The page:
"We are still noticing that the share of detected illegal builds during targeted regular inspections on the ground (without reports or initiatives) is extremely high," the inspection service said, adding that compared to the previous years the situation has not improved.

13 Aug 2020, 11:40 AM

STA, 13 August 2020 - Foreign direct investment in Slovenia increased by EUR 552 million in the first half of 2020, a significantly slower rate of increase than in the same period last year, when inbound investment rose by almost EUR 639 million. In the 12 months until the end of June, FDI was up EUR 725.7 million.

According to data released by Banka Slovenije on Thursday, EUR 370.7 million of the increase in the first half of 2020 was accounted for by reinvested profit, EUR 116.7 million by an increase in debt instruments and EUR 64.5 million by equity.

Domestic direct investment abroad meanwhile rose by EUR 222.7 million in the first six months, after it was up EUR 67.4 million in the same period last year. The net decrease in direct investment in the first six months was thus EUR 329.2 million.

Gross foreign debt stood at EUR 48.1 billion in June, a EUR 4.4 billion increase on a year ago. Debt increased the most for the state, by EUR 3.7 billion, and the central bank, by EUR 1.3 billion, while other sectors reduced debt by EUR 0.9 billion.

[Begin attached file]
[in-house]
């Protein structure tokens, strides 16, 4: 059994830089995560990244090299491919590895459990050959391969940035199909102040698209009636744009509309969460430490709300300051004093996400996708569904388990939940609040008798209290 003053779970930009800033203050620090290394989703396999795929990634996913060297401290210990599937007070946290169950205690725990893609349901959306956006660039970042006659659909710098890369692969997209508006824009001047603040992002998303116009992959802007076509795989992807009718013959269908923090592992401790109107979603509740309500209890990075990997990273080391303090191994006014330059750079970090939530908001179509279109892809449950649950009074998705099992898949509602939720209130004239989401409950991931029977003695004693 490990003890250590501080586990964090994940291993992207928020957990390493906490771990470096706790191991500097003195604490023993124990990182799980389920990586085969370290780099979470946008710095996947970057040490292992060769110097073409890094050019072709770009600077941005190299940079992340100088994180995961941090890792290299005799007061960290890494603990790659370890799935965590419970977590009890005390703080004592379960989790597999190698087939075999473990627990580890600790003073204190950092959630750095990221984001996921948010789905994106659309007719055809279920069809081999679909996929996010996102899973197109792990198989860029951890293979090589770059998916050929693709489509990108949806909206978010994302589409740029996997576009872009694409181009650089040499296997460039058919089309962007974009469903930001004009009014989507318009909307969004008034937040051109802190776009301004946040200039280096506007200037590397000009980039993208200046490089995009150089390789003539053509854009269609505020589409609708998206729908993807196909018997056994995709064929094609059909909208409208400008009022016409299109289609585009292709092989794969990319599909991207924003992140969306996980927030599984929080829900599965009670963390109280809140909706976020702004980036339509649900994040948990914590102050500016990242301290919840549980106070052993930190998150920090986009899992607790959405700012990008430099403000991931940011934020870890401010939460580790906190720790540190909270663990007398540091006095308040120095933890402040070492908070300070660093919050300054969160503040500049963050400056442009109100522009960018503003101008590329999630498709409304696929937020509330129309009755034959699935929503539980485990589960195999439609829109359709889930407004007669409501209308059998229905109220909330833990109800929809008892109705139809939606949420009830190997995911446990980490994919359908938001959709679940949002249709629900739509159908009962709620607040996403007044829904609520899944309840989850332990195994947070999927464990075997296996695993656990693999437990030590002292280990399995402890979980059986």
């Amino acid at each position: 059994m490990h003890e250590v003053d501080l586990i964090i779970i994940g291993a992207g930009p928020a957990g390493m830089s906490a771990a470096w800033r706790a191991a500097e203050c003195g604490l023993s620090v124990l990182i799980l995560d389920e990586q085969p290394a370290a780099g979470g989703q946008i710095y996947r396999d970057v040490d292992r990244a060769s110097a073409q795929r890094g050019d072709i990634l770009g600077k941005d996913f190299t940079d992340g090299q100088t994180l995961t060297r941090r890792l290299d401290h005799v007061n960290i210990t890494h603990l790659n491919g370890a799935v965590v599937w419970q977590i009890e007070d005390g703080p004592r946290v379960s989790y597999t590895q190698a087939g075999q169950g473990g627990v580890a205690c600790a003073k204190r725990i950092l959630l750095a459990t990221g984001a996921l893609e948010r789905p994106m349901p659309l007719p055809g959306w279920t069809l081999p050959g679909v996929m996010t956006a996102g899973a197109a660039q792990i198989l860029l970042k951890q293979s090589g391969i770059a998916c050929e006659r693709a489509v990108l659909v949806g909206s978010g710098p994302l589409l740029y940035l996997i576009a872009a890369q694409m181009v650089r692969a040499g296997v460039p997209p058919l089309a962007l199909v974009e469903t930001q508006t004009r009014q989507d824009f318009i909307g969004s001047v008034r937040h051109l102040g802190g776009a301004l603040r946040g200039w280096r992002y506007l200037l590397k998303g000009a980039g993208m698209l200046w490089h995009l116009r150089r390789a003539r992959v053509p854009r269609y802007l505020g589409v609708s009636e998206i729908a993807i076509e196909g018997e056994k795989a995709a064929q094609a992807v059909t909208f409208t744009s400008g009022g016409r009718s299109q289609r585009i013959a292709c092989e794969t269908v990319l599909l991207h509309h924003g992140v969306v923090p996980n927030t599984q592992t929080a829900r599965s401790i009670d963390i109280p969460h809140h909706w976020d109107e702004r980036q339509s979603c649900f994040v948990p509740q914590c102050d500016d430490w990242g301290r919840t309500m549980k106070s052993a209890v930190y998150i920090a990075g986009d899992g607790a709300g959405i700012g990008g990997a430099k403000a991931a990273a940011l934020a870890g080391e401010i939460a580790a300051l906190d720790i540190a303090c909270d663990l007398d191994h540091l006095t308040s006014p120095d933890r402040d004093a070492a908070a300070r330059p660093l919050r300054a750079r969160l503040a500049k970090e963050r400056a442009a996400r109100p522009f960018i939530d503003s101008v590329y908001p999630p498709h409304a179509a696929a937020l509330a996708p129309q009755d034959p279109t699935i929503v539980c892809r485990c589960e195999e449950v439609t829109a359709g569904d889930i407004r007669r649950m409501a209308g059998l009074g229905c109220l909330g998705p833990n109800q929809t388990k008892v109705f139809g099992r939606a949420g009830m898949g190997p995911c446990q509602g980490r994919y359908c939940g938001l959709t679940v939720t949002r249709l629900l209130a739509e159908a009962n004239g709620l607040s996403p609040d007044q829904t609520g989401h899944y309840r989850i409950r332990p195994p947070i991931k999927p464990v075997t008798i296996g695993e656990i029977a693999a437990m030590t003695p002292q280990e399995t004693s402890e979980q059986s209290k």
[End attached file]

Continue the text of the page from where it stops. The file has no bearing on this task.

Net foreign debt amounted to EUR 300 million, a EUR 2.3 billion decrease, the state being the only net debtor in June with a debt of EUR 19.1 billion.

The current account surplus stood at EUR 1.4 billion in the first six months, down EUR 106 million on the same period last year.

The surplus in the trade of goods increased by EUR 236 million to EUR 1.085 billion. Exports decreased by 13.5% and imports by 15.7%. The surplus in the trade of services was down by EUR 400 million to EUR 933 million - the central bank attributes this to issues with travel due to the coronacrisis.

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11 Aug 2020, 10:45 AM

STA, 10 August 2020 - The supervisors of Slovenske Železnice have confirmed a revised business report for 2019, which shows the railways operator recorded a net profit of EUR 35 million, and appointed Aleksander Mervar the new chief supervisor.

Slovenske Železnice generated EUR 601 million in revenue in 2019, EBITDA amounted to EUR 87 million, EBIT to EUR 42 million and net profit to EUR 35 million, shows the updated report, discussed by the supervisors last Friday.   

Meanwhile, Mervar, the chairman of state-owned power utility Eles, was appointed chief supervisor by the nine-strong board, which started its term in September last year. The board had initially appointed Bojan Branko chief supervisor, but Branko passed away in June to be temporarily replaced by Aleksander Nagode.

The supervisory board also features Adam Vengušt, Igor Janez Zajec, Tanja Bolte, Silvo Berdajs, Zlatko Ratej and Jože Pavšek.